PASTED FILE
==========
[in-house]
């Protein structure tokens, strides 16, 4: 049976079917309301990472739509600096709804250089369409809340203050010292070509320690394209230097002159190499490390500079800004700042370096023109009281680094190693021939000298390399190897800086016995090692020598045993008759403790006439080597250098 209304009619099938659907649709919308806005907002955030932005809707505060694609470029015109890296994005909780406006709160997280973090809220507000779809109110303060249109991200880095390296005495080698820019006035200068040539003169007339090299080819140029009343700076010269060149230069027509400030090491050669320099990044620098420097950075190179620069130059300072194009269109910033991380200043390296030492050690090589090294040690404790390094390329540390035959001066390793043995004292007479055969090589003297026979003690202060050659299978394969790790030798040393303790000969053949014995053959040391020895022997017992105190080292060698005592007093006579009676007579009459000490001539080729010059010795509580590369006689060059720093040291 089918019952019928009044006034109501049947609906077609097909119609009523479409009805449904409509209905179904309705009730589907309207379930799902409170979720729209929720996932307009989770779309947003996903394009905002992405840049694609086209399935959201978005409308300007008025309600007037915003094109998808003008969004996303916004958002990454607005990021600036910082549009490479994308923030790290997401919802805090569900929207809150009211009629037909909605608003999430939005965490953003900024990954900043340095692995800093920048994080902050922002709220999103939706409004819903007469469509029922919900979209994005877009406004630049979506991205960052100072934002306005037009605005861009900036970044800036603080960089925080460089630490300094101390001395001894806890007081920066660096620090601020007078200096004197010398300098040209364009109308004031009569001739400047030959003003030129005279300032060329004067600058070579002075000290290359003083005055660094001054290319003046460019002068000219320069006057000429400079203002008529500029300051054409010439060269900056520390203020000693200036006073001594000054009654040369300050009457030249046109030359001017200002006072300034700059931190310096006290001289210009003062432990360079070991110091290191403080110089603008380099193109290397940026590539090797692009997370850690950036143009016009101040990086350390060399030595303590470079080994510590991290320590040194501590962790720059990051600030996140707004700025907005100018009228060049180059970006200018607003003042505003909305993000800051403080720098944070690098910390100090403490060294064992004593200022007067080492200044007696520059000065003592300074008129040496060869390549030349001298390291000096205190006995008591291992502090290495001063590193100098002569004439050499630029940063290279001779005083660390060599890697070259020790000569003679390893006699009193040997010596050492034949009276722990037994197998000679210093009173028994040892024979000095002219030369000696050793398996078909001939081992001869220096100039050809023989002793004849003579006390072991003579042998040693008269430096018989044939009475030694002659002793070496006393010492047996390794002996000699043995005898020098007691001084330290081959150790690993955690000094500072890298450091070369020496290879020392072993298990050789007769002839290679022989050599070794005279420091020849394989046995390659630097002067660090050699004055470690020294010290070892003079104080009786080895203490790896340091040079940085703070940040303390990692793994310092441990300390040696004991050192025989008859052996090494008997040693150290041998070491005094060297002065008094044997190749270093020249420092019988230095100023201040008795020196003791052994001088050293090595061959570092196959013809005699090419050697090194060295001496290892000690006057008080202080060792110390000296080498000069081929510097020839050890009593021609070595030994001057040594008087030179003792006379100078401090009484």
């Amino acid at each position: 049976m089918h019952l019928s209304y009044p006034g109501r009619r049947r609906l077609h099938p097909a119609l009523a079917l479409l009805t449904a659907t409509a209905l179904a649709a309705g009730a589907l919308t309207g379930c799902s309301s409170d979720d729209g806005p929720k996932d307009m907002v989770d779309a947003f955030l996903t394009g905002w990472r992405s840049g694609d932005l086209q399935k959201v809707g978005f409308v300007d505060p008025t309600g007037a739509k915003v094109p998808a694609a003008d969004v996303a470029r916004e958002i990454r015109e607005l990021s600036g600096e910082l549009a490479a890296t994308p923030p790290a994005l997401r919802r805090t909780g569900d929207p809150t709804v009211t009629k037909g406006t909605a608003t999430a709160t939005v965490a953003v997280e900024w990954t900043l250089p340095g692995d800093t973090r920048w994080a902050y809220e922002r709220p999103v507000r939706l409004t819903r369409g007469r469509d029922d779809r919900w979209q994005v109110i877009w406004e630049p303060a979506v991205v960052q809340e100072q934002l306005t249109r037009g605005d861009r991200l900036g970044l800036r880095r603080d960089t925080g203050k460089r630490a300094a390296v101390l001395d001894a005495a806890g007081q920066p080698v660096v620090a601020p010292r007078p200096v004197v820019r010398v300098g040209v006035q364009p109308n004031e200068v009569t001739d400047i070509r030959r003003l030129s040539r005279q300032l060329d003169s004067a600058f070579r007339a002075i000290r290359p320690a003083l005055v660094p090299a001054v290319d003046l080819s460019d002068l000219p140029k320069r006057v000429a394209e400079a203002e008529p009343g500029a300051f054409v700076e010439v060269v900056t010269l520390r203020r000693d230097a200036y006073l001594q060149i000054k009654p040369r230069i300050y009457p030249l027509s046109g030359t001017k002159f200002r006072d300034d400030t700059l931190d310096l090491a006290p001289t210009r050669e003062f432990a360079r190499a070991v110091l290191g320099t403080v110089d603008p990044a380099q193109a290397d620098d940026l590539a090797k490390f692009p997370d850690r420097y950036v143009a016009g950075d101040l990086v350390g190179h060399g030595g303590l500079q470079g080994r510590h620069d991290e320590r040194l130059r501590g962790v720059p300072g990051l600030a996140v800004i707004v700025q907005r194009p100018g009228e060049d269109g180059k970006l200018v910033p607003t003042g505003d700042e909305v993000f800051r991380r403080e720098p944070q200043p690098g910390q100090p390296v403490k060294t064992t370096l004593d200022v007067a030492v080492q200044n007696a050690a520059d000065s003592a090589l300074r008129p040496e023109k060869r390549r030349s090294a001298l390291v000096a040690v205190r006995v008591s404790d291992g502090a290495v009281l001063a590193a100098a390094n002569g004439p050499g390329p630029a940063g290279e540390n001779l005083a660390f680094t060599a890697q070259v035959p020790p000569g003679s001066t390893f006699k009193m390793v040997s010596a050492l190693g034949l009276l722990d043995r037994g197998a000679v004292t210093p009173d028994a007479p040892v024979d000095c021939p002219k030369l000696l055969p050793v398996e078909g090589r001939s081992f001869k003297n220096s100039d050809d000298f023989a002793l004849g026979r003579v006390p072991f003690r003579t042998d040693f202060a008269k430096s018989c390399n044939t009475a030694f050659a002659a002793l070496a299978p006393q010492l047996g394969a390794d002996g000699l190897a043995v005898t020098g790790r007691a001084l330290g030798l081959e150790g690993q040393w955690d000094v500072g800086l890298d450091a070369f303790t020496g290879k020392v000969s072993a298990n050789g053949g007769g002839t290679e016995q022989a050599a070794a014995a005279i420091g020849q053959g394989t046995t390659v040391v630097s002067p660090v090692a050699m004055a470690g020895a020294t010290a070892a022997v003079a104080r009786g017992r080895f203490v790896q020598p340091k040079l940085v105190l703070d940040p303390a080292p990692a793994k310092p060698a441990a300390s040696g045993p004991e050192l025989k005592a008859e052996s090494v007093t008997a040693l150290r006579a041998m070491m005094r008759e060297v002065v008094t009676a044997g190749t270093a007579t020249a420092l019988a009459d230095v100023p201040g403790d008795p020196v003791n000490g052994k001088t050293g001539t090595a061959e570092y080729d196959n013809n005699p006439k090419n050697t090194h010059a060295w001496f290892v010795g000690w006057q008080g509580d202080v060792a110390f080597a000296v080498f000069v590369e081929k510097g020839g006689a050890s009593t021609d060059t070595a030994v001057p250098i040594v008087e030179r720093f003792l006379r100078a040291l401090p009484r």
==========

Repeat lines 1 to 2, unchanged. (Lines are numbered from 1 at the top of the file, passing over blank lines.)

[in-house]
């Protein structure tokens, strides 16, 4: 049976079917309301990472739509600096709804250089369409809340203050010292070509320690394209230097002159190499490390500079800004700042370096023109009281680094190693021939000298390399190897800086016995090692020598045993008759403790006439080597250098 209304009619099938659907649709919308806005907002955030932005809707505060694609470029015109890296994005909780406006709160997280973090809220507000779809109110303060249109991200880095390296005495080698820019006035200068040539003169007339090299080819140029009343700076010269060149230069027509400030090491050669320099990044620098420097950075190179620069130059300072194009269109910033991380200043390296030492050690090589090294040690404790390094390329540390035959001066390793043995004292007479055969090589003297026979003690202060050659299978394969790790030798040393303790000969053949014995053959040391020895022997017992105190080292060698005592007093006579009676007579009459000490001539080729010059010795509580590369006689060059720093040291 089918019952019928009044006034109501049947609906077609097909119609009523479409009805449904409509209905179904309705009730589907309207379930799902409170979720729209929720996932307009989770779309947003996903394009905002992405840049694609086209399935959201978005409308300007008025309600007037915003094109998808003008969004996303916004958002990454607005990021600036910082549009490479994308923030790290997401919802805090569900929207809150009211009629037909909605608003999430939005965490953003900024990954900043340095692995800093920048994080902050922002709220999103939706409004819903007469469509029922919900979209994005877009406004630049979506991205960052100072934002306005037009605005861009900036970044800036603080960089925080460089630490300094101390001395001894806890007081920066660096620090601020007078200096004197010398300098040209364009109308004031009569001739400047030959003003030129005279300032060329004067600058070579002075000290290359003083005055660094001054290319003046460019002068000219320069006057000429400079203002008529500029300051054409010439060269900056520390203020000693200036006073001594000054009654040369300050009457030249046109030359001017200002006072300034700059931190310096006290001289210009003062432990360079070991110091290191403080110089603008380099193109290397940026590539090797692009997370850690950036143009016009101040990086350390060399030595303590470079080994510590991290320590040194501590962790720059990051600030996140707004700025907005100018009228060049180059970006200018607003003042505003909305993000800051403080720098944070690098910390100090403490060294064992004593200022007067080492200044007696520059000065003592300074008129040496060869390549030349001298390291000096205190006995008591291992502090290495001063590193100098002569004439050499630029940063290279001779005083660390060599890697070259020790000569003679390893006699009193040997010596050492034949009276722990037994197998000679210093009173028994040892024979000095002219030369000696050793398996078909001939081992001869220096100039050809023989002793004849003579006390072991003579042998040693008269430096018989044939009475030694002659002793070496006393010492047996390794002996000699043995005898020098007691001084330290081959150790690993955690000094500072890298450091070369020496290879020392072993298990050789007769002839290679022989050599070794005279420091020849394989046995390659630097002067660090050699004055470690020294010290070892003079104080009786080895203490790896340091040079940085703070940040303390990692793994310092441990300390040696004991050192025989008859052996090494008997040693150290041998070491005094060297002065008094044997190749270093020249420092019988230095100023201040008795020196003791052994001088050293090595061959570092196959013809005699090419050697090194060295001496290892000690006057008080202080060792110390000296080498000069081929510097020839050890009593021609070595030994001057040594008087030179003792006379100078401090009484």